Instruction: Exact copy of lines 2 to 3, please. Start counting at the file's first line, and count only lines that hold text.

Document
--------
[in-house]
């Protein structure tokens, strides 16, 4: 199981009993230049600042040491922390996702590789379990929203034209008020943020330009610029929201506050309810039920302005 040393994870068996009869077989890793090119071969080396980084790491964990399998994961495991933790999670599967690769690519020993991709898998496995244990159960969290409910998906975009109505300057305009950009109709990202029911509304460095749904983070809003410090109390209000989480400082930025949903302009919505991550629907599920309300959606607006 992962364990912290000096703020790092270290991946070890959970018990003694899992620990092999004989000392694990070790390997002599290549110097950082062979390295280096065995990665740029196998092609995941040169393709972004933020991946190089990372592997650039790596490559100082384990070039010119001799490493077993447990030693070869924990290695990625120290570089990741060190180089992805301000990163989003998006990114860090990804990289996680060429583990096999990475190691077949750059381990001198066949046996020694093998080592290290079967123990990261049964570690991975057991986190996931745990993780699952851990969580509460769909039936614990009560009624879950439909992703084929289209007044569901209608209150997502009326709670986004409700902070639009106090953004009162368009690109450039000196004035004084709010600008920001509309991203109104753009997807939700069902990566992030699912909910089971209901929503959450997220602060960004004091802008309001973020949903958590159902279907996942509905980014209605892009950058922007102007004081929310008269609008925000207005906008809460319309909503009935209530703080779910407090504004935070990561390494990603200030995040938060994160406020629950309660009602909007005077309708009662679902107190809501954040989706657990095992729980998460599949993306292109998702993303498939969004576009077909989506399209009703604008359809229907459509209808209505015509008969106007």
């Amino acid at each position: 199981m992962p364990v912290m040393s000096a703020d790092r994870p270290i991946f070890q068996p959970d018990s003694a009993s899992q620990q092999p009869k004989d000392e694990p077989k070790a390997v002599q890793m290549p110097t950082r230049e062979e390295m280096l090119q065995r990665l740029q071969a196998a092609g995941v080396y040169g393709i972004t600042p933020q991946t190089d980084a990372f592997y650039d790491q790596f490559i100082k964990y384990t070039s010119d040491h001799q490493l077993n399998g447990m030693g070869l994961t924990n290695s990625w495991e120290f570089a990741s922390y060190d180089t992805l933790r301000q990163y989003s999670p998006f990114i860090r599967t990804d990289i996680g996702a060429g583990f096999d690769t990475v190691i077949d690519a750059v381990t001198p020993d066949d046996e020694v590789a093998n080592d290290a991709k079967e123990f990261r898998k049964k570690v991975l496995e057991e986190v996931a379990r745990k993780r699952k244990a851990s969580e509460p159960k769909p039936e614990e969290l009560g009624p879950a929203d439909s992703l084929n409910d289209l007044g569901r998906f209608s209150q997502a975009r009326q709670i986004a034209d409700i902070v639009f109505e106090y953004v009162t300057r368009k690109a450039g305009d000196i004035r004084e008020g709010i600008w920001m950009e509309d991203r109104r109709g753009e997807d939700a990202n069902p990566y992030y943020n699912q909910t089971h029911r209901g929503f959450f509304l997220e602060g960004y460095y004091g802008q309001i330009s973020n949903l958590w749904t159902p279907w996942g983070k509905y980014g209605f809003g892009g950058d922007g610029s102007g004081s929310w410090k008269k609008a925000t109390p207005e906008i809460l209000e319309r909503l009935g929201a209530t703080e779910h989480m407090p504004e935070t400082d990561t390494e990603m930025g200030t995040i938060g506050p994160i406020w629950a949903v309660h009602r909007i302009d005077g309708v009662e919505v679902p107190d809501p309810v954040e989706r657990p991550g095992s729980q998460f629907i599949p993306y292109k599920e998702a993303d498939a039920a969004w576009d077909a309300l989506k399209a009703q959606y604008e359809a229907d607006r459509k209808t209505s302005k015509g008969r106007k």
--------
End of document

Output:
């Protein structure tokens, strides 16, 4: 199981009993230049600042040491922390996702590789379990929203034209008020943020330009610029929201506050309810039920302005 040393994870068996009869077989890793090119071969080396980084790491964990399998994961495991933790999670599967690769690519020993991709898998496995244990159960969290409910998906975009109505300057305009950009109709990202029911509304460095749904983070809003410090109390209000989480400082930025949903302009919505991550629907599920309300959606607006 992962364990912290000096703020790092270290991946070890959970018990003694899992620990092999004989000392694990070790390997002599290549110097950082062979390295280096065995990665740029196998092609995941040169393709972004933020991946190089990372592997650039790596490559100082384990070039010119001799490493077993447990030693070869924990290695990625120290570089990741060190180089992805301000990163989003998006990114860090990804990289996680060429583990096999990475190691077949750059381990001198066949046996020694093998080592290290079967123990990261049964570690991975057991986190996931745990993780699952851990969580509460769909039936614990009560009624879950439909992703084929289209007044569901209608209150997502009326709670986004409700902070639009106090953004009162368009690109450039000196004035004084709010600008920001509309991203109104753009997807939700069902990566992030699912909910089971209901929503959450997220602060960004004091802008309001973020949903958590159902279907996942509905980014209605892009950058922007102007004081929310008269609008925000207005906008809460319309909503009935209530703080779910407090504004935070990561390494990603200030995040938060994160406020629950309660009602909007005077309708009662679902107190809501954040989706657990095992729980998460599949993306292109998702993303498939969004576009077909989506399209009703604008359809229907459509209808209505015509008969106007």
């Amino acid at each position: 199981m992962p364990v912290m040393s000096a703020d790092r994870p270290i991946f070890q068996p959970d018990s003694a009993s899992q620990q092999p009869k004989d000392e694990p077989k070790a390997v002599q890793m290549p110097t950082r230049e062979e390295m280096l090119q065995r990665l740029q071969a196998a092609g995941v080396y040169g393709i972004t600042p933020q991946t190089d980084a990372f592997y650039d790491q790596f490559i100082k964990y384990t070039s010119d040491h001799q490493l077993n399998g447990m030693g070869l994961t924990n290695s990625w495991e120290f570089a990741s922390y060190d180089t992805l933790r301000q990163y989003s999670p998006f990114i860090r599967t990804d990289i996680g996702a060429g583990f096999d690769t990475v190691i077949d690519a750059v381990t001198p020993d066949d046996e020694v590789a093998n080592d290290a991709k079967e123990f990261r898998k049964k570690v991975l496995e057991e986190v996931a379990r745990k993780r699952k244990a851990s969580e509460p159960k769909p039936e614990e969290l009560g009624p879950a929203d439909s992703l084929n409910d289209l007044g569901r998906f209608s209150q997502a975009r009326q709670i986004a034209d409700i902070v639009f109505e106090y953004v009162t300057r368009k690109a450039g305009d000196i004035r004084e008020g709010i600008w920001m950009e509309d991203r109104r109709g753009e997807d939700a990202n069902p990566y992030y943020n699912q909910t089971h029911r209901g929503f959450f509304l997220e602060g960004y460095y004091g802008q309001i330009s973020n949903l958590w749904t159902p279907w996942g983070k509905y980014g209605f809003g892009g950058d922007g610029s102007g004081s929310w410090k008269k609008a925000t109390p207005e906008i809460l209000e319309r909503l009935g929201a209530t703080e779910h989480m407090p504004e935070t400082d990561t390494e990603m930025g200030t995040i938060g506050p994160i406020w629950a949903v309660h009602r909007i302009d005077g309708v009662e919505v679902p107190d809501p309810v954040e989706r657990p991550g095992s729980q998460f629907i599949p993306y292109k599920e998702a993303d498939a039920a969004w576009d077909a309300l989506k399209a009703q959606y604008e359809a229907d607006r459509k209808t209505s302005k015509g008969r106007k």